Mark Christensen is up at Northern Dawn with a superb Deconstructing a Deconstruction: Some Notes on Propaganda. He springs off of this atrocious but illustrative commie hit piece on Jordan Peterson. (Hey, at least the communism is clearly labeled, and my-oh-my doesn’t “Kevin” love the passive voice… and oh misspelling “Peterson” too) Anyway, Christensen’s analysis is a must-read and an ☀“Official” #NRx Best of the Week Honorable Mention☀.
Let’s see… what else was going on?
William Scott kicks off a short fiction series for Lent focused on the beatitudes with somewhat disturbing The Blessed: 1 emptiness.
Alf looks at Dunbar Philanthropy, or rather the lack thereof.
On the aid giver’s end, our end, dead children on tv are sad because we imagine it happening to us and our tribe. But we lack the wiring to give anything but a superfluous shit about other people’s tribe. While the ad runs we are all sympathy but once the ad is over we simply forget because we have enough worries in our own life.
The reason people care about [insert hip charity] is because people care about status signalling towards other people in their tribe. I am a good person, I care. Do you care as much as I care? […] Essentially charity is people roleplaying that more people belong to their tribe than actually do.
At GA Blog, Adam has digs deep into the psycho-social origins of rule, more and less civilized, in Ancestries and Meta-Sovereignty. I cannot hope to excerpt this big complex article with any justice, but a taste of it is certainly in order.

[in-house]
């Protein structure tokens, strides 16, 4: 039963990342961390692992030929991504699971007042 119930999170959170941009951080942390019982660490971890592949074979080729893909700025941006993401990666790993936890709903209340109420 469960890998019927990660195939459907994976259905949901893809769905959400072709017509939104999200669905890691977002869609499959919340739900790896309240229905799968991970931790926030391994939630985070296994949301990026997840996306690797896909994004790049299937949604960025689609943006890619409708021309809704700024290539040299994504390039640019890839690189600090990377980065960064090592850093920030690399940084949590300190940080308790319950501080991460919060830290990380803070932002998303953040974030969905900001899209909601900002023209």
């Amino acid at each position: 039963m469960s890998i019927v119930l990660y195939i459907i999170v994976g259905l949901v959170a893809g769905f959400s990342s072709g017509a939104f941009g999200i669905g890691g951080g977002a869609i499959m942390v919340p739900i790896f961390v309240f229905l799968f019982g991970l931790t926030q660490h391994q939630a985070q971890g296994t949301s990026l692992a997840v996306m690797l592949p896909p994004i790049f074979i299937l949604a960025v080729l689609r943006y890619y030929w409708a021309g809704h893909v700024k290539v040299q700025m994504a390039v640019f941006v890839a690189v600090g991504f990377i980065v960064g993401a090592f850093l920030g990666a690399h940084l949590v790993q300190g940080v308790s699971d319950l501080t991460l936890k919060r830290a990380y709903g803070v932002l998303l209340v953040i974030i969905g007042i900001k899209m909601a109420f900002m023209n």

Central power rises through the appropriation of traditions preceding it. What we might ordinarily think of as the most traditionalist societies, the primitive hunter-gather communities bound to ritual and taboo, are in a sense the least traditional. They have no way of recording their traditions, and no anthropologists have been around long enough to see what kinds of transformations their presumably immutable rituals and myths go through over decades and centuries. The Big Man is the ritual center as well as the center of distribution, and he will want everyone to know and remember it—and will develop the means whereby to ensure that. Writing began in the monarchal bureaucracies, recoding genealogies, myths and decisions of the sovereign. Central social power will be a model for central power elsewhere: patriarchy in the family, generalship in the military, and craftsmanship in the practical arts. In each case a kind of sovereignty is involved insofar as the practitioner or leader wants to maintain the threads of control from the beginning to the end of a particular sequence. Such sovereignty promotes monopoly, both formal and informal: once a measurable and replicable “skill” involving sustained attention emerges, some will simply be so much better at it than others so as to make competition futile; in turn, such informal monopolies will seek public recognition, which the central power will grant because little models of sovereignty throughout the social order embody the absolutist ontology.